According to Romney, all we need to fix education is to have more charters and get rid of teachers unions.
It's become a tradition for the First Lady to become an advocate for an issue most Americans can get behind. With her "Let’s Move!" childhood obesity campaign, First Lady Michelle Obama's brought some fun to healthy eating healthy and getting fit—she got Beyoncé on board and Mrs. O actually did the Dougie with middle schoolers in Washington D.C. last spring. Well, it turns out that if she becomes First Lady, Ann Romney wants to be involved with schools and kids, too. In a Q&A with Good Housekeeping, Romney revealed that she intends to focus on education and at-risk kids if her husband wins the Presidency.
Romney told the magazine that she's "seen what happens to people's lives if they don't get a proper education." Romney's solutions, however, seemed to have missed the memo on focusing on a non-controversial, unifying solution. Instead of focusing on, for example, promoting reading in schools like Laura Bush—no matter how you felt about President George W. Bush, no one could argue that kids shouldn't read more—according to Romney, we just need to get rid of teachers unions and have more charter schools.
"The charter schools have provided the answers," says Romney. Never mind that Stanford's CREDO study backs up the common-sense viewpoint that not all charters are hubs of excellence. Romney's beliefs about who's to blame for the challenges in our education system are what's most polarizing, however. "The teachers' unions are preventing those things from happening, from bringing real change to our educational system. We need to throw out the system," she says.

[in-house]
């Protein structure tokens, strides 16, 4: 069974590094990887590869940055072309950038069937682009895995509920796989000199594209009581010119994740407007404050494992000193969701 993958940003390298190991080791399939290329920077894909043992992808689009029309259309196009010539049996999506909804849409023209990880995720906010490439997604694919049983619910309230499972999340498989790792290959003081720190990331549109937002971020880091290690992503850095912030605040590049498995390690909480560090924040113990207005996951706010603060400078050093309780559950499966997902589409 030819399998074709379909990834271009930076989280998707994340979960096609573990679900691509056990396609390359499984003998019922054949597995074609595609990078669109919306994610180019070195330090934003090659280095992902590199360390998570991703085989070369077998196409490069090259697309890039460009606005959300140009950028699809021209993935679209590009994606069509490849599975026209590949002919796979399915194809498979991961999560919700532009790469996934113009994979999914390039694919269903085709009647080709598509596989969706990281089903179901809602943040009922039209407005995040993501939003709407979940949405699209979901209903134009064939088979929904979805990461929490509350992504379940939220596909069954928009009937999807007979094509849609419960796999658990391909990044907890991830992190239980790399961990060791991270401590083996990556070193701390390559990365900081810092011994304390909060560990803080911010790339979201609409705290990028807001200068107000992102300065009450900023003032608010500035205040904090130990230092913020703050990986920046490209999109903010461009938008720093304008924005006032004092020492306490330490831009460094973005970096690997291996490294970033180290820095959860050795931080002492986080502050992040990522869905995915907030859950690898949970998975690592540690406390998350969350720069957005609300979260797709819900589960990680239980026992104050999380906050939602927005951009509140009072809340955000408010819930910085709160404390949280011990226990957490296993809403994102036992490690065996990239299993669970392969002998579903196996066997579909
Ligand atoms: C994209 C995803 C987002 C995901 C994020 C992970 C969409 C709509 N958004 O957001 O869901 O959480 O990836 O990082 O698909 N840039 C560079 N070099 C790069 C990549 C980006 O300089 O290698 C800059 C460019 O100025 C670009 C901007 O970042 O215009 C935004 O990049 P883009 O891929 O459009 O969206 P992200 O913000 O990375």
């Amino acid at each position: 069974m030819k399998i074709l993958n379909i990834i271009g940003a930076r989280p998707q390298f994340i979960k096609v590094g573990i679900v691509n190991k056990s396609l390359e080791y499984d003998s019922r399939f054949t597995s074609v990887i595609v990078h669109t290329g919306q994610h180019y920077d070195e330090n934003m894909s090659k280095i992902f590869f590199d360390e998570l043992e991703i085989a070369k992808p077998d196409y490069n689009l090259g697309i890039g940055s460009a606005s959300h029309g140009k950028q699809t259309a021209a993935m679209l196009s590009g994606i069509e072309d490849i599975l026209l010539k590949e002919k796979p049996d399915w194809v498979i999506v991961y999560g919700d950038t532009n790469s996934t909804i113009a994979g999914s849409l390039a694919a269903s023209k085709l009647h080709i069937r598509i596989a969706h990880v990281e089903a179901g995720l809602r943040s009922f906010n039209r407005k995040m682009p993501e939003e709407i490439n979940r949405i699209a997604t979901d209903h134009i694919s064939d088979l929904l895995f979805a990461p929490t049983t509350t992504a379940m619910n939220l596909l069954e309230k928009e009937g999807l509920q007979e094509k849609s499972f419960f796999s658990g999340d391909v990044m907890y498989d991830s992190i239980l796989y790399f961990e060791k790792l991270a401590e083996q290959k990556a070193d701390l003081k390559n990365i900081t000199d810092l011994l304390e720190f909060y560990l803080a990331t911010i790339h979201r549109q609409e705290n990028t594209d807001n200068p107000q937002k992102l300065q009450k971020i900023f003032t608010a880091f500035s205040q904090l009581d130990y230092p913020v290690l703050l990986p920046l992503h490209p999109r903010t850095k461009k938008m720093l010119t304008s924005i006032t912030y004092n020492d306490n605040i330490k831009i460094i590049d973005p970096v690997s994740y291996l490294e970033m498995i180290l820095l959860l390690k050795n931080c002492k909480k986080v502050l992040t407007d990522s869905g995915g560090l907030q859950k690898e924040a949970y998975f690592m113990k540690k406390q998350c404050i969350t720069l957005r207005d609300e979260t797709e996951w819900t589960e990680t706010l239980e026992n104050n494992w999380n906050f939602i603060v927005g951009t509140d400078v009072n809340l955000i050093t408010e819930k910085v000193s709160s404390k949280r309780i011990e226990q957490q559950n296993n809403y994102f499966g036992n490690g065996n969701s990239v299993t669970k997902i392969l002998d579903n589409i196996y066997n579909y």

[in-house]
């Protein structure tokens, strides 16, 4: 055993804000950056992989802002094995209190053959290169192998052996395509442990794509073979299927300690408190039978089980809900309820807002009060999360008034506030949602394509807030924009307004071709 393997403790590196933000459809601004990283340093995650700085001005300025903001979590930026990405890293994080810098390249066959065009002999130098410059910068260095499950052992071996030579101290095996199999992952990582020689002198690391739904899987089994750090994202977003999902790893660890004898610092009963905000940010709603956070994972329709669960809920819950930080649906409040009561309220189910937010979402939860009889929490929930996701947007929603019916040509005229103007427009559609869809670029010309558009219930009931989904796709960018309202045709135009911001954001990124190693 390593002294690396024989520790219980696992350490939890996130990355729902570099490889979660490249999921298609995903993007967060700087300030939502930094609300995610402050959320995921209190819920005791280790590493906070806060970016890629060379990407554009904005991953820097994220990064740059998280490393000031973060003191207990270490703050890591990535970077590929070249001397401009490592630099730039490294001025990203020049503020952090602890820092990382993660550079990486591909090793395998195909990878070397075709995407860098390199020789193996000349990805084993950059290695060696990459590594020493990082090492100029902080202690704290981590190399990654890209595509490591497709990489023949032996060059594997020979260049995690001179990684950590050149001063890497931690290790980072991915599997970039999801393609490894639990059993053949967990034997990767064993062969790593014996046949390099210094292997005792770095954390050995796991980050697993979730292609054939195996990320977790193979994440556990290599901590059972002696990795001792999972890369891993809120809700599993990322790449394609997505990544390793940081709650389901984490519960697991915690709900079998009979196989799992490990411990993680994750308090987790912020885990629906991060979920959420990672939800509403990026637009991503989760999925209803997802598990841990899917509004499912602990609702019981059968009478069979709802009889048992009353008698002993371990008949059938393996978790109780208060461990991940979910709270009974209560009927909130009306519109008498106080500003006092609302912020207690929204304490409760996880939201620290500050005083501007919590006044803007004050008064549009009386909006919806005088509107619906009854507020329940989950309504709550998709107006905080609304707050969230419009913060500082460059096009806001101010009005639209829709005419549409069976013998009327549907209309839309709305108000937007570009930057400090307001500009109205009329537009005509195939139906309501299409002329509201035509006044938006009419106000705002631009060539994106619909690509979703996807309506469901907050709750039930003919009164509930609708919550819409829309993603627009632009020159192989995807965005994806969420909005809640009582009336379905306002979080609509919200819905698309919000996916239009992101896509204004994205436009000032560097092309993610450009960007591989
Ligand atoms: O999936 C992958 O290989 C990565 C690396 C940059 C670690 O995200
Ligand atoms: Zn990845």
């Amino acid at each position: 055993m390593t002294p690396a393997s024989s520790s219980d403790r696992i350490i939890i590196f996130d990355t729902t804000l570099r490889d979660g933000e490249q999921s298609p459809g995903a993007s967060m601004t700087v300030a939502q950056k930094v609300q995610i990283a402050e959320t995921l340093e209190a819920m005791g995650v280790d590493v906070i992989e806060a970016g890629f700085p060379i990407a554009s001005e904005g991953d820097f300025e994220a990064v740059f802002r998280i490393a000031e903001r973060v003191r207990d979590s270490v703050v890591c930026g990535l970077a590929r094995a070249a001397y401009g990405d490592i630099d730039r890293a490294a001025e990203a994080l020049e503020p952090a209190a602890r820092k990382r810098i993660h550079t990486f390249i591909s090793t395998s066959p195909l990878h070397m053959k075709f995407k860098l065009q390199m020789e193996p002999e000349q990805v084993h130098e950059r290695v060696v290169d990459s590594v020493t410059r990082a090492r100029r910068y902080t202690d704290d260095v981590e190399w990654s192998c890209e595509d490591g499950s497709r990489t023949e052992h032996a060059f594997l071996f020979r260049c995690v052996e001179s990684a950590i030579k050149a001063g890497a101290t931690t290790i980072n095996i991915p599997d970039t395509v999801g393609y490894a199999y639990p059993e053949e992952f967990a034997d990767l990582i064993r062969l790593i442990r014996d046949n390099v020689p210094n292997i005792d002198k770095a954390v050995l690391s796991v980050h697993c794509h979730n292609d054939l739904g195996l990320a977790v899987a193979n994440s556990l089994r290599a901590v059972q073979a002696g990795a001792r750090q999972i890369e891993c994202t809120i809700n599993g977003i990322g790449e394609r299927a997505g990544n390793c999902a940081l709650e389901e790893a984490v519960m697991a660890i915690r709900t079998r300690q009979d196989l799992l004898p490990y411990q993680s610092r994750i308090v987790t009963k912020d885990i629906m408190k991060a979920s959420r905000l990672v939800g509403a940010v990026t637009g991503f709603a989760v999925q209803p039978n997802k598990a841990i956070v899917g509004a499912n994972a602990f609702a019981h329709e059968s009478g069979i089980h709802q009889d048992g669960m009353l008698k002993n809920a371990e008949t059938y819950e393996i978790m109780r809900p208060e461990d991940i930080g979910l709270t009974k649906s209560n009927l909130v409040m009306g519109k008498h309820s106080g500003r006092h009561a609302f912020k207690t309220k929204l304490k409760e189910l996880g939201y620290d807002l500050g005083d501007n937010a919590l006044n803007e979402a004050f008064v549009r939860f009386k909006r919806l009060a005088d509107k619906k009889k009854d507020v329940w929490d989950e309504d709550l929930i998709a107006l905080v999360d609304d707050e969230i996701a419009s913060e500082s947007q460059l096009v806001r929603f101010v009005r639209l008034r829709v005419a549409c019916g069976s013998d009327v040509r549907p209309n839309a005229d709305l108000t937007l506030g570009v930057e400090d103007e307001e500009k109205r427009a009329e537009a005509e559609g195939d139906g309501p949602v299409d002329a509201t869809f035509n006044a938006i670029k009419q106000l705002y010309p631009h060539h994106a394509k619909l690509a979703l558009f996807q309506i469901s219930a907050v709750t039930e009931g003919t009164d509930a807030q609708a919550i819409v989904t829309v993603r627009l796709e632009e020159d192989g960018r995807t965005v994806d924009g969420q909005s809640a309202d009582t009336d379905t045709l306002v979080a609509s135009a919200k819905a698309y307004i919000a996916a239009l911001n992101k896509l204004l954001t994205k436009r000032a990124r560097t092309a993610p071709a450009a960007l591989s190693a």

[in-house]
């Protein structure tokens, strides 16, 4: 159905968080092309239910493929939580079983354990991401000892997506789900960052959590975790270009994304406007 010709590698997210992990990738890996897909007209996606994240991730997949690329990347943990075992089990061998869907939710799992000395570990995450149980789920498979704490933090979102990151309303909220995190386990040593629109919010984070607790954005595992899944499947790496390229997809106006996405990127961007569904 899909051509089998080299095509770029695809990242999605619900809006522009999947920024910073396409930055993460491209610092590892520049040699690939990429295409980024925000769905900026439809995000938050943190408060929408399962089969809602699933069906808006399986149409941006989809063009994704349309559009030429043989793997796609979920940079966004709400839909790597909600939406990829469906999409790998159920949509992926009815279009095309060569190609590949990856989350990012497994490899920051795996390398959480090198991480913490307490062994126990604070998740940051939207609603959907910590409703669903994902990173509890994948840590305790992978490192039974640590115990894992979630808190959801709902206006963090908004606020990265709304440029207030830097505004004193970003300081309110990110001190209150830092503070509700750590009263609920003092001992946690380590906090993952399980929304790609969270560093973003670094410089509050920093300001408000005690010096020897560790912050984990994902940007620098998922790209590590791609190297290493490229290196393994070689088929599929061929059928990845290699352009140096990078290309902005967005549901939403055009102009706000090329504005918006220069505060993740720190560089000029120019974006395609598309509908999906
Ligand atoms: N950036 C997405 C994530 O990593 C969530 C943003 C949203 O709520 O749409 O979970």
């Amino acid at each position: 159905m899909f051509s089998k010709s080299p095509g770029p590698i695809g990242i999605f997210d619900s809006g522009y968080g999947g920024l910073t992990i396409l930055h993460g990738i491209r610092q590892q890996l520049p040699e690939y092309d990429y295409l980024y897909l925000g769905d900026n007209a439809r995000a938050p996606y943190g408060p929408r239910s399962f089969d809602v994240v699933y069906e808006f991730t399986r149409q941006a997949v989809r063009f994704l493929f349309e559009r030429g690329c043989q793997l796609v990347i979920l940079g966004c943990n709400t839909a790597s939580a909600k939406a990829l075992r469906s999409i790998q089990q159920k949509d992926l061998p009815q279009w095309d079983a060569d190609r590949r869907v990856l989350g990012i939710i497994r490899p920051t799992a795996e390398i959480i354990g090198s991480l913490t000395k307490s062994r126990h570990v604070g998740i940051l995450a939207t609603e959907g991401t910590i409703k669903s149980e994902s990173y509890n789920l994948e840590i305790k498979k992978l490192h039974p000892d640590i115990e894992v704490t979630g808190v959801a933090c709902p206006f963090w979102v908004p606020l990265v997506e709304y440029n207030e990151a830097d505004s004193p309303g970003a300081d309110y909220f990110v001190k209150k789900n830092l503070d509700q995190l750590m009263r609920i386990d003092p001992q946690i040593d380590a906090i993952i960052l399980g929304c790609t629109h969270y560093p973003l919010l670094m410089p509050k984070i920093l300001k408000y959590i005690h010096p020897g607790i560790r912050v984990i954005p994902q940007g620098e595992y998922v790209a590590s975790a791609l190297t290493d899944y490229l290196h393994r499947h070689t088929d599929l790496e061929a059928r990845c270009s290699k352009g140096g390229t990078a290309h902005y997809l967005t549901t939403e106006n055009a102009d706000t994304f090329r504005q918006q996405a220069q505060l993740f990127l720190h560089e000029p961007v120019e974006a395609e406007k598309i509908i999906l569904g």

Someone please tell Ann Romney that not all teachers in America are unionized and in fact, states where teachers unions are illegal have some of the lowest student achievement results in the nation. Meanwhile, Massachusetts, where her husband was governor, has one of the strongest teachers unions in the nation and has the top performing education system in the country. That means getting rid of teachers unions probably isn't the key lever in reforming schools.
And what does Romney mean by "throw out the system" anyway? Sure, we have plenty that needs fixing, but there are incredible, teacher-led innovation initiatives happening in our schools. Knowing the folks Mitt Romney surrounds himself with, it's safe to guess that Mrs. Romney's not talking about throwing out the system in favor of a highly personalized, creativity-infused learning experience advocated by education innovators like Sir Ken Robinson. Perhaps she plans to champion privatizing our public school system—or is this a nod toward the Republican party's fascination with getting rid of the Department of Education?
While Romney didn't get into specifics with Good Housekeeping, if she becomes First Lady we'll soon find out what she means since focusing on education and "working with at-risk youth and recognizing that every child is a child of God" will be her focus. After all, says Romney, "some of those children are being left behind, and that is a heartbreak and a huge, huge loss to this country."